Around 1,800 Minecraft users have had their data published online in plain-text form

Security roundup: Minecraft players urged to change passwords after data leak

This week we look at Minecraft’s data leak, 2014’s most used passwords, how hacking has made the headlines over the past few years, and more.

Minecraft players have been urged to change their passwords after the game’s user data was leaked online.

Around 1,800 users have had their emails and passwords published online in plain-text format.

Some of those gamers may want to check out SplashData’s list of 2014’s worst passwords, and make sure they avoid them.

SplashData advises internet users to use passwords of eight characters or more, with mixed types of characters, avoid using the same username and password for multiple sites, and use a password manager.

Here are the top 25 words passwords of 2014, along with how they’ve moved around since 2013:

1. 123456 (Unchanged from 2013)
2. password (Unchanged)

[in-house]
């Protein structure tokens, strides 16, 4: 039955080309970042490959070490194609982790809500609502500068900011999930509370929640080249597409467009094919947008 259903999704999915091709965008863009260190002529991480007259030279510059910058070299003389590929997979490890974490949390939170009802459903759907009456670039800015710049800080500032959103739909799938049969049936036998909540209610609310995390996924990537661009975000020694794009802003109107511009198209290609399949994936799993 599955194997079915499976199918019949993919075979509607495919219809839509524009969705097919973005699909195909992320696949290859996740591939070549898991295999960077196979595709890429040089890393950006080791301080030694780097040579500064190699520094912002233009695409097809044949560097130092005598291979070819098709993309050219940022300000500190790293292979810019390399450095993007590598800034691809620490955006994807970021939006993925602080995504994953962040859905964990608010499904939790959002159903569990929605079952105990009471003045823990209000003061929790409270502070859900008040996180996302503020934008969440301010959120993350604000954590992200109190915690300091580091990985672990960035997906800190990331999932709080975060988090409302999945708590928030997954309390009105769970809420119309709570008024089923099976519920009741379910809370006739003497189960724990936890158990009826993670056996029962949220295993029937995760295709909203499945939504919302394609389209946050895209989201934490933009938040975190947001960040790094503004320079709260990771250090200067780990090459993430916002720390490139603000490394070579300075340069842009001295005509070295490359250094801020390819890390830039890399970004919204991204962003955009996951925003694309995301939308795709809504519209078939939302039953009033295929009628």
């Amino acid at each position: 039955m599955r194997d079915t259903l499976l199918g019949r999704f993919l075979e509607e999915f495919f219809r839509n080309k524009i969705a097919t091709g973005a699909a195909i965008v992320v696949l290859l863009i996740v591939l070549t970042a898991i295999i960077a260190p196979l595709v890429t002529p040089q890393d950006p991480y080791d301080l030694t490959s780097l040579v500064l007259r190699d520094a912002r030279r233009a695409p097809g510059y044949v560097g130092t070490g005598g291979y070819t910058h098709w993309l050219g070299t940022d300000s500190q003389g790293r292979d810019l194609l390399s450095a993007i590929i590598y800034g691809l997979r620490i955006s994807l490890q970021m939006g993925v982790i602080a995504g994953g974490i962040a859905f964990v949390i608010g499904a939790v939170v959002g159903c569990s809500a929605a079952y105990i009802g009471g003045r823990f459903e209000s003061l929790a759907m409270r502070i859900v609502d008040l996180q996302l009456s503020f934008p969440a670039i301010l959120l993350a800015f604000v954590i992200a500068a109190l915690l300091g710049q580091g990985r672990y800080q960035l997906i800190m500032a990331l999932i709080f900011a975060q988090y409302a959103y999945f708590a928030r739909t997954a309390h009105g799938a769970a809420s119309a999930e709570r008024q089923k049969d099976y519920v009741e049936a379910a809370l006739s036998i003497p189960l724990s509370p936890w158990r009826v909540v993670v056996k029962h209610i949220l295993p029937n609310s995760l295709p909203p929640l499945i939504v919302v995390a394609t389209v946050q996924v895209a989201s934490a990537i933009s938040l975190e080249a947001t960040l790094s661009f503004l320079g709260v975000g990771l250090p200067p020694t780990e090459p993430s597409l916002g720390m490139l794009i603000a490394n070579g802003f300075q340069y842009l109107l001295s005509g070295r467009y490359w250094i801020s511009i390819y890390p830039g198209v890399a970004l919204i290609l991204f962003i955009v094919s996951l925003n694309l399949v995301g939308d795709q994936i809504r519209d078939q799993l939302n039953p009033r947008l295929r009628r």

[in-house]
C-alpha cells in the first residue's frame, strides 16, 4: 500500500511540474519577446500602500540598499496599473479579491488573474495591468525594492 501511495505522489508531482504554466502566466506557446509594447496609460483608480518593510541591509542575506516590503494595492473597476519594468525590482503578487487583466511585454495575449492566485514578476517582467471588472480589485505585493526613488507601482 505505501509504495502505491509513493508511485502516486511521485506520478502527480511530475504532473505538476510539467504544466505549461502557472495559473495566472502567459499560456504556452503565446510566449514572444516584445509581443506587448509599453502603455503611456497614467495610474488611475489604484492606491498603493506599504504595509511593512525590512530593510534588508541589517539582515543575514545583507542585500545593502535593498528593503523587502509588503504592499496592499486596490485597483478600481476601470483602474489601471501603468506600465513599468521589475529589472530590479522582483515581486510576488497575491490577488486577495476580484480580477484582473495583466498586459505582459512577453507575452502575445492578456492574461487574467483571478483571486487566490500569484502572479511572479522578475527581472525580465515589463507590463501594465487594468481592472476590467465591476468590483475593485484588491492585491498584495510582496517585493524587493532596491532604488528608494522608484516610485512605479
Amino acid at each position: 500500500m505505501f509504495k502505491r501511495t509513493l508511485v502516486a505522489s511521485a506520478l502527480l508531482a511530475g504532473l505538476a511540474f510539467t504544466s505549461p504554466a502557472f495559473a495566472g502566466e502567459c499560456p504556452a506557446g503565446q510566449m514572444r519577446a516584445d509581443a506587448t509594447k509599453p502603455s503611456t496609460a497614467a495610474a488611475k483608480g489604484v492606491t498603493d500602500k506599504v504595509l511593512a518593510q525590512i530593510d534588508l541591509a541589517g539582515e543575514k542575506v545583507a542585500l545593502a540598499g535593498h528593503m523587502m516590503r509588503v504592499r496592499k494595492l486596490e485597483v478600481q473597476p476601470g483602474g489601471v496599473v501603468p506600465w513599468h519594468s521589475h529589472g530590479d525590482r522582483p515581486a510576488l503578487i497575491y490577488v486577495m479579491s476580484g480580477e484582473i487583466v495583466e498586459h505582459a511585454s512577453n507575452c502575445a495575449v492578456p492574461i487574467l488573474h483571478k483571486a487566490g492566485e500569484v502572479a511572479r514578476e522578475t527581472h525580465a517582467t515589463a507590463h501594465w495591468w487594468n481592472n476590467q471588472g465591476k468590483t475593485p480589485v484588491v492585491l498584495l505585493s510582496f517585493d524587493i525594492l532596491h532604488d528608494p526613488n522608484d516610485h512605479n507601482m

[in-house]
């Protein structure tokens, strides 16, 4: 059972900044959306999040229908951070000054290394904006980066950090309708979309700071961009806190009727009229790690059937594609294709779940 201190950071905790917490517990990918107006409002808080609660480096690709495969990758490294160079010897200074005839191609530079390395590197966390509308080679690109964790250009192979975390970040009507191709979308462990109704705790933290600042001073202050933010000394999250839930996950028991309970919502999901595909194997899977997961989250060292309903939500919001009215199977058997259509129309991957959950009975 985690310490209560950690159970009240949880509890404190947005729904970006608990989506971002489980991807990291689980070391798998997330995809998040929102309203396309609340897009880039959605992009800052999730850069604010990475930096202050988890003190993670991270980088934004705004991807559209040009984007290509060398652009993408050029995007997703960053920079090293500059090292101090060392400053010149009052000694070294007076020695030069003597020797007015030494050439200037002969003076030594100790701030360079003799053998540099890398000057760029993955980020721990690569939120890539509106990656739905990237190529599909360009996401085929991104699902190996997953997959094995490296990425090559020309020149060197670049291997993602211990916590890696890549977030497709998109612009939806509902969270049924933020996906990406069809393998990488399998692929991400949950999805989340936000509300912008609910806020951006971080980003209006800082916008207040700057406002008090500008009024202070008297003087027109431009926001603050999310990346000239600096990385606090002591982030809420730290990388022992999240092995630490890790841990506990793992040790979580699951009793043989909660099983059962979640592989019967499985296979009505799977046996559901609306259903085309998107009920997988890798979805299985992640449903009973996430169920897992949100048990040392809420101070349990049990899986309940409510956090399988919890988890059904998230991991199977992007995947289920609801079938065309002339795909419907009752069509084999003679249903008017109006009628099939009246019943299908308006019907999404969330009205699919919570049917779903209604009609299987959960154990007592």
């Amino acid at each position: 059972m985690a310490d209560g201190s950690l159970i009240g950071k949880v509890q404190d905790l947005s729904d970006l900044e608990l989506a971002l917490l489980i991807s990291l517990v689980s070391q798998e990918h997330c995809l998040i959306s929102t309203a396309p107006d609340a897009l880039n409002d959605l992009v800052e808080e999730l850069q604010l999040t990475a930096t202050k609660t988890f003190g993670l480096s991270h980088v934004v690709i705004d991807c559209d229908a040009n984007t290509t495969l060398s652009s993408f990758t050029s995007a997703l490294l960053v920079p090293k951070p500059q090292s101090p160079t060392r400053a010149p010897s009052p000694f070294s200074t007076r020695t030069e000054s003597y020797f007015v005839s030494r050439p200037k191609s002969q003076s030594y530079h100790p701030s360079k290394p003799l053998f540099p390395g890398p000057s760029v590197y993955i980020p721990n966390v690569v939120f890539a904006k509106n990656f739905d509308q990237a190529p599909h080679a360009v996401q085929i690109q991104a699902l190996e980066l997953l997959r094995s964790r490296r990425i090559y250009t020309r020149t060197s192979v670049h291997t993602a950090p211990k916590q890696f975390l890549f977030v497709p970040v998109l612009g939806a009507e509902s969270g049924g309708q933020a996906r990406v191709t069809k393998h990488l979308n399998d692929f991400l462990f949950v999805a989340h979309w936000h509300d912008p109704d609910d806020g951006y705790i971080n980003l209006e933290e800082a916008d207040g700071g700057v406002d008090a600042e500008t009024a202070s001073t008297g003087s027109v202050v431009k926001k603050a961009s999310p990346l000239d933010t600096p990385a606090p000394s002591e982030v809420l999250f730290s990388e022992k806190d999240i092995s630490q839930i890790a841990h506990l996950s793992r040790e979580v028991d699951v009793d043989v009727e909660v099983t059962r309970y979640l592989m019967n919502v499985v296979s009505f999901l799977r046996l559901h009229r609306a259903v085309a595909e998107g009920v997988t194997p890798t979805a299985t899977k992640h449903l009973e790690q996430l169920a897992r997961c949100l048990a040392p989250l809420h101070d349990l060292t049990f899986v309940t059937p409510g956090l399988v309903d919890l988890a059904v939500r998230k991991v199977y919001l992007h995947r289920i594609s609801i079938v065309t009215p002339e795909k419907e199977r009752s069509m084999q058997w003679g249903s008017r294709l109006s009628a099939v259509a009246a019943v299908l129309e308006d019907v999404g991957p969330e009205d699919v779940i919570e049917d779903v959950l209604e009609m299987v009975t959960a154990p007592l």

3. 12345 (Up 17)
4. 12345678 (Down 1)
5. qwerty (Down 1)
6. 1234567890 (Unchanged)
7. 1234 (Up 9)
8. baseball (New)
9. dragon (New)
10. football (New)
11. 1234567 (Down 4)
12. monkey (Up 5)
13. letmein (Up 1)
14. abc123 (Down 9)
15. 111111 (Down 8)
16. mustang (New)
17. access (New)
18. shadow (Unchanged)
19. master (New)
20. michael (New)
21. superman (New)
22. 696969 (New)
23. 123123 (Down 12)
24. batman (New)
25. trustno1 (Down 1)

Meanwhile, F-Secure has found that of the 100 most popular URLs in the world, only 15 per cent are accessed directly by humans.

The other 85 per cent are third-party sites that are accessed behind the scenes of your browsing session, by the sites you visit.

In other news, Imprima has produced an infographic offering insight into how hacking has made the headlines over the past few years, and its cost to the global economy. Check it out below.

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